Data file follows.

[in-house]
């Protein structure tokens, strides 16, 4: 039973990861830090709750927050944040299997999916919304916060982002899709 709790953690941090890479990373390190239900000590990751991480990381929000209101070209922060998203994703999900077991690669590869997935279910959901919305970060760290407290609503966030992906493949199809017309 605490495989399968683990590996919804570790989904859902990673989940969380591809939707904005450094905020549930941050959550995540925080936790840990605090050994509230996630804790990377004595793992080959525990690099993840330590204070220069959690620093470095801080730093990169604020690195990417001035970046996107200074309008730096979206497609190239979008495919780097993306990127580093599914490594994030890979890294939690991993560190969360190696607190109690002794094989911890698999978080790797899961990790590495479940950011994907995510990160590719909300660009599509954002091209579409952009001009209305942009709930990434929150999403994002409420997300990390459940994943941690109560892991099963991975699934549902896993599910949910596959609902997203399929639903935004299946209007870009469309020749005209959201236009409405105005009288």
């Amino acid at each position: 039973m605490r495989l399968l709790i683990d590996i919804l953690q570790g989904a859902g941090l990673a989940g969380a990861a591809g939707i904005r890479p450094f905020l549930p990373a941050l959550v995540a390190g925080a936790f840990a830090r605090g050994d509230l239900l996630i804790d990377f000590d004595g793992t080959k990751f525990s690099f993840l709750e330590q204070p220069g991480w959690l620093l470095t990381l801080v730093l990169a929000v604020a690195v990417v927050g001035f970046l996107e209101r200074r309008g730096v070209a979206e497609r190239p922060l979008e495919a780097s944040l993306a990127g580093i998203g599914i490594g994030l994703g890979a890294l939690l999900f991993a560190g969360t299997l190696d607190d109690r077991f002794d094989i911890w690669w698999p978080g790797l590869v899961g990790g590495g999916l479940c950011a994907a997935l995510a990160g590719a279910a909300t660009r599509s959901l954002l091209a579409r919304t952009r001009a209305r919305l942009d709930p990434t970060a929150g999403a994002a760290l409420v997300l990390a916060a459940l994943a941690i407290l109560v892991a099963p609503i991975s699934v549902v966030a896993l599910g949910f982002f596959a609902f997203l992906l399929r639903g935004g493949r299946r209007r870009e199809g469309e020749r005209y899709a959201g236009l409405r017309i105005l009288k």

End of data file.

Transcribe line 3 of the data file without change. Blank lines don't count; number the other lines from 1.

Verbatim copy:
């Amino acid at each position: 039973m605490r495989l399968l709790i683990d590996i919804l953690q570790g989904a859902g941090l990673a989940g969380a990861a591809g939707i904005r890479p450094f905020l549930p990373a941050l959550v995540a390190g925080a936790f840990a830090r605090g050994d509230l239900l996630i804790d990377f000590d004595g793992t080959k990751f525990s690099f993840l709750e330590q204070p220069g991480w959690l620093l470095t990381l801080v730093l990169a929000v604020a690195v990417v927050g001035f970046l996107e209101r200074r309008g730096v070209a979206e497609r190239p922060l979008e495919a780097s944040l993306a990127g580093i998203g599914i490594g994030l994703g890979a890294l939690l999900f991993a560190g969360t299997l190696d607190d109690r077991f002794d094989i911890w690669w698999p978080g790797l590869v899961g990790g590495g999916l479940c950011a994907a997935l995510a990160g590719a279910a909300t660009r599509s959901l954002l091209a579409r919304t952009r001009a209305r919305l942009d709930p990434t970060a929150g999403a994002a760290l409420v997300l990390a916060a459940l994943a941690i407290l109560v892991a099963p609503i991975s699934v549902v966030a896993l599910g949910f982002f596959a609902f997203l992906l399929r639903g935004g493949r299946r209007r870009e199809g469309e020749r005209y899709a959201g236009l409405r017309i105005l009288k």